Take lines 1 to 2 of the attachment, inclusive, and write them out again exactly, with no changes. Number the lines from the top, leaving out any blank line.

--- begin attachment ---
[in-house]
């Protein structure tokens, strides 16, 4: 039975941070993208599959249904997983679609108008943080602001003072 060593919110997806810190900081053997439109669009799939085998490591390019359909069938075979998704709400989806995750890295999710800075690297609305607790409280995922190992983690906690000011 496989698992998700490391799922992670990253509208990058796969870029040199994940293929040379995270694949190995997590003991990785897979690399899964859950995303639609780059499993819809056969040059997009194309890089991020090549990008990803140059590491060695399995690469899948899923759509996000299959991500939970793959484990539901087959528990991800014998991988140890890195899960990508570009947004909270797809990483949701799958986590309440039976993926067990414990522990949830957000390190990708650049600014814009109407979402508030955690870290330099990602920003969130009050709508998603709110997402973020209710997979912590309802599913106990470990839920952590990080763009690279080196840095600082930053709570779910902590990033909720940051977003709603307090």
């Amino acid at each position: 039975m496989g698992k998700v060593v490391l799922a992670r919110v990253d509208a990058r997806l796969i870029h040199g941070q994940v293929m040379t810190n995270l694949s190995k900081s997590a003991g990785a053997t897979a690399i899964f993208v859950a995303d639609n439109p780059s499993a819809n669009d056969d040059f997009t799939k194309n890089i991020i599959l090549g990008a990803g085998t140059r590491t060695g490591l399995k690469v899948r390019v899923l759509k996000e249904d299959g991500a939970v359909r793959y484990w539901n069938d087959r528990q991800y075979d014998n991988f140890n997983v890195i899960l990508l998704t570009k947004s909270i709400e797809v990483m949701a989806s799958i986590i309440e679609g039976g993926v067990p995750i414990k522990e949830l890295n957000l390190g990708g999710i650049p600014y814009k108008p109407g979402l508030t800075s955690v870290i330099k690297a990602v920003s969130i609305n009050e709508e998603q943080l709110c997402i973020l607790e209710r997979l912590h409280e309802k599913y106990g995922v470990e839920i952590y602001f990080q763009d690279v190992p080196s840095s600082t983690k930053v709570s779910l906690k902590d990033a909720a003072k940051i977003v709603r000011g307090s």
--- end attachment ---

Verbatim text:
[in-house]
């Protein structure tokens, strides 16, 4: 039975941070993208599959249904997983679609108008943080602001003072 060593919110997806810190900081053997439109669009799939085998490591390019359909069938075979998704709400989806995750890295999710800075690297609305607790409280995922190992983690906690000011 496989698992998700490391799922992670990253509208990058796969870029040199994940293929040379995270694949190995997590003991990785897979690399899964859950995303639609780059499993819809056969040059997009194309890089991020090549990008990803140059590491060695399995690469899948899923759509996000299959991500939970793959484990539901087959528990991800014998991988140890890195899960990508570009947004909270797809990483949701799958986590309440039976993926067990414990522990949830957000390190990708650049600014814009109407979402508030955690870290330099990602920003969130009050709508998603709110997402973020209710997979912590309802599913106990470990839920952590990080763009690279080196840095600082930053709570779910902590990033909720940051977003709603307090």